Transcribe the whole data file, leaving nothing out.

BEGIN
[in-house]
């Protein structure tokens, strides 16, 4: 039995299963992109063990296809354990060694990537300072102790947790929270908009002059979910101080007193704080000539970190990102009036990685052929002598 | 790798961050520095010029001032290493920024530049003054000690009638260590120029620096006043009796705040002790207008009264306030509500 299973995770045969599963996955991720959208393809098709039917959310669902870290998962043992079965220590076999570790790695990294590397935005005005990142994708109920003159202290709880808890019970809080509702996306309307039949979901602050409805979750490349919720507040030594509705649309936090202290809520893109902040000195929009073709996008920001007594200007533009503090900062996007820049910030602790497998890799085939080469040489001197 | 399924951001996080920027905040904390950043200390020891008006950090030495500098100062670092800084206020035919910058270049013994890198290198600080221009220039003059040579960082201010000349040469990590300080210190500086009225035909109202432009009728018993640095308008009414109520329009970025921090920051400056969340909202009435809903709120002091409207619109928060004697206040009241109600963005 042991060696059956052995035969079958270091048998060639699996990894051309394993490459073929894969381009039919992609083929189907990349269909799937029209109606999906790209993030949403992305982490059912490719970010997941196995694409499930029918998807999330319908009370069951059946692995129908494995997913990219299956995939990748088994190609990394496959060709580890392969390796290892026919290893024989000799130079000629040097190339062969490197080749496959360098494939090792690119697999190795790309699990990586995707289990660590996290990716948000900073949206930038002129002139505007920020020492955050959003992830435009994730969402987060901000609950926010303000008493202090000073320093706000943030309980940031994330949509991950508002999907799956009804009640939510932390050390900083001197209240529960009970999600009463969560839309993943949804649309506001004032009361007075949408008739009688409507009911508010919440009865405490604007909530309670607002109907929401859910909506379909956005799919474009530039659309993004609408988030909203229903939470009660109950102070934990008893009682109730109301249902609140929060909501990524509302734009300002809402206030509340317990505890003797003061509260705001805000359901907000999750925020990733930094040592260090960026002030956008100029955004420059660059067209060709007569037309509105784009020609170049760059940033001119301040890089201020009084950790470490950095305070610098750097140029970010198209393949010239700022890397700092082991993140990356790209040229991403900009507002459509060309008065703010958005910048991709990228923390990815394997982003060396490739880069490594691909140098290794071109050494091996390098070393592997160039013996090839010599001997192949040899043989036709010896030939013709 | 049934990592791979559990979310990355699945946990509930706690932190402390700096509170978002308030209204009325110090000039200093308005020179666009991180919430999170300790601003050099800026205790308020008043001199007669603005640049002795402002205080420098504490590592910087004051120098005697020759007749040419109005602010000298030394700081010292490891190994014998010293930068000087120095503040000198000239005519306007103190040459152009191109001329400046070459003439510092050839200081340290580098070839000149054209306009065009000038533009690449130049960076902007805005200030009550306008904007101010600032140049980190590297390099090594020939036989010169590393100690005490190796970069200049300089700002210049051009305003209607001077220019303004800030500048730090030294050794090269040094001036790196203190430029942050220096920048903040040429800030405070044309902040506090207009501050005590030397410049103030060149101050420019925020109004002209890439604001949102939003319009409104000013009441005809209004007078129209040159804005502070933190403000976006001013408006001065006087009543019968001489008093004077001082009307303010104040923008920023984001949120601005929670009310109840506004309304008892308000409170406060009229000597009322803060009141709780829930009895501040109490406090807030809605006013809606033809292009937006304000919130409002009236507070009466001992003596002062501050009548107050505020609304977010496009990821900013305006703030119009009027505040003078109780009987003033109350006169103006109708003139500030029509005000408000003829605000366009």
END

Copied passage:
[in-house]
């Protein structure tokens, strides 16, 4: 039995299963992109063990296809354990060694990537300072102790947790929270908009002059979910101080007193704080000539970190990102009036990685052929002598 | 790798961050520095010029001032290493920024530049003054000690009638260590120029620096006043009796705040002790207008009264306030509500 299973995770045969599963996955991720959208393809098709039917959310669902870290998962043992079965220590076999570790790695990294590397935005005005990142994708109920003159202290709880808890019970809080509702996306309307039949979901602050409805979750490349919720507040030594509705649309936090202290809520893109902040000195929009073709996008920001007594200007533009503090900062996007820049910030602790497998890799085939080469040489001197 | 399924951001996080920027905040904390950043200390020891008006950090030495500098100062670092800084206020035919910058270049013994890198290198600080221009220039003059040579960082201010000349040469990590300080210190500086009225035909109202432009009728018993640095308008009414109520329009970025921090920051400056969340909202009435809903709120002091409207619109928060004697206040009241109600963005 042991060696059956052995035969079958270091048998060639699996990894051309394993490459073929894969381009039919992609083929189907990349269909799937029209109606999906790209993030949403992305982490059912490719970010997941196995694409499930029918998807999330319908009370069951059946692995129908494995997913990219299956995939990748088994190609990394496959060709580890392969390796290892026919290893024989000799130079000629040097190339062969490197080749496959360098494939090792690119697999190795790309699990990586995707289990660590996290990716948000900073949206930038002129002139505007920020020492955050959003992830435009994730969402987060901000609950926010303000008493202090000073320093706000943030309980940031994330949509991950508002999907799956009804009640939510932390050390900083001197209240529960009970999600009463969560839309993943949804649309506001004032009361007075949408008739009688409507009911508010919440009865405490604007909530309670607002109907929401859910909506379909956005799919474009530039659309993004609408988030909203229903939470009660109950102070934990008893009682109730109301249902609140929060909501990524509302734009300002809402206030509340317990505890003797003061509260705001805000359901907000999750925020990733930094040592260090960026002030956008100029955004420059660059067209060709007569037309509105784009020609170049760059940033001119301040890089201020009084950790470490950095305070610098750097140029970010198209393949010239700022890397700092082991993140990356790209040229991403900009507002459509060309008065703010958005910048991709990228923390990815394997982003060396490739880069490594691909140098290794071109050494091996390098070393592997160039013996090839010599001997192949040899043989036709010896030939013709 | 049934990592791979559990979310990355699945946990509930706690932190402390700096509170978002308030209204009325110090000039200093308005020179666009991180919430999170300790601003050099800026205790308020008043001199007669603005640049002795402002205080420098504490590592910087004051120098005697020759007749040419109005602010000298030394700081010292490891190994014998010293930068000087120095503040000198000239005519306007103190040459152009191109001329400046070459003439510092050839200081340290580098070839000149054209306009065009000038533009690449130049960076902007805005200030009550306008904007101010600032140049980190590297390099090594020939036989010169590393100690005490190796970069200049300089700002210049051009305003209607001077220019303004800030500048730090030294050794090269040094001036790196203190430029942050220096920048903040040429800030405070044309902040506090207009501050005590030397410049103030060149101050420019925020109004002209890439604001949102939003319009409104000013009441005809209004007078129209040159804005502070933190403000976006001013408006001065006087009543019968001489008093004077001082009307303010104040923008920023984001949120601005929670009310109840506004309304008892308000409170406060009229000597009322803060009141709780829930009895501040109490406090807030809605006013809606033809292009937006304000919130409002009236507070009466001992003596002062501050009548107050505020609304977010496009990821900013305006703030119009009027505040003078109780009987003033109350006169103006109708003139500030029509005000408000003829605000366009």